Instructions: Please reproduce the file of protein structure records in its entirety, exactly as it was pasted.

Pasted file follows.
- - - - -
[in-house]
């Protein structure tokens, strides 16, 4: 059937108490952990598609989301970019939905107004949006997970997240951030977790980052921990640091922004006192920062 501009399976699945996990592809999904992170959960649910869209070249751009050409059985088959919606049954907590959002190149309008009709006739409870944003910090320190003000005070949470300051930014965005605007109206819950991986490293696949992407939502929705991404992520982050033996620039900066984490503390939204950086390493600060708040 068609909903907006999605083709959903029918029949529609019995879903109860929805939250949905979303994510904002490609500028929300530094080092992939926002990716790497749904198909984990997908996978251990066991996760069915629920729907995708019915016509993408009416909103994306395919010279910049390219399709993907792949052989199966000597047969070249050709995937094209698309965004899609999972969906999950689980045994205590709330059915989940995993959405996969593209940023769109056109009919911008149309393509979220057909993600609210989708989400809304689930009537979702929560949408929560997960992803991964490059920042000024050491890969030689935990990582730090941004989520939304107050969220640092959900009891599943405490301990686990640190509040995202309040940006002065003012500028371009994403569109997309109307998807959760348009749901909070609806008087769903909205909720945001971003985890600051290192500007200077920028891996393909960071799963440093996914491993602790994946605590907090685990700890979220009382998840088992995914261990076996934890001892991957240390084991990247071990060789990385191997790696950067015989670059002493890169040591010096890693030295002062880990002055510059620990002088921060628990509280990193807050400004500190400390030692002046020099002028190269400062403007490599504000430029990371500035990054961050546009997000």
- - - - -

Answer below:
[in-house]
């Protein structure tokens, strides 16, 4: 059937108490952990598609989301970019939905107004949006997970997240951030977790980052921990640091922004006192920062 501009399976699945996990592809999904992170959960649910869209070249751009050409059985088959919606049954907590959002190149309008009709006739409870944003910090320190003000005070949470300051930014965005605007109206819950991986490293696949992407939502929705991404992520982050033996620039900066984490503390939204950086390493600060708040 068609909903907006999605083709959903029918029949529609019995879903109860929805939250949905979303994510904002490609500028929300530094080092992939926002990716790497749904198909984990997908996978251990066991996760069915629920729907995708019915016509993408009416909103994306395919010279910049390219399709993907792949052989199966000597047969070249050709995937094209698309965004899609999972969906999950689980045994205590709330059915989940995993959405996969593209940023769109056109009919911008149309393509979220057909993600609210989708989400809304689930009537979702929560949408929560997960992803991964490059920042000024050491890969030689935990990582730090941004989520939304107050969220640092959900009891599943405490301990686990640190509040995202309040940006002065003012500028371009994403569109997309109307998807959760348009749901909070609806008087769903909205909720945001971003985890600051290192500007200077920028891996393909960071799963440093996914491993602790994946605590907090685990700890979220009382998840088992995914261990076996934890001892991957240390084991990247071990060789990385191997790696950067015989670059002493890169040591010096890693030295002062880990002055510059620990002088921060628990509280990193807050400004500190400390030692002046020099002028190269400062403007490599504000430029990371500035990054961050546009997000």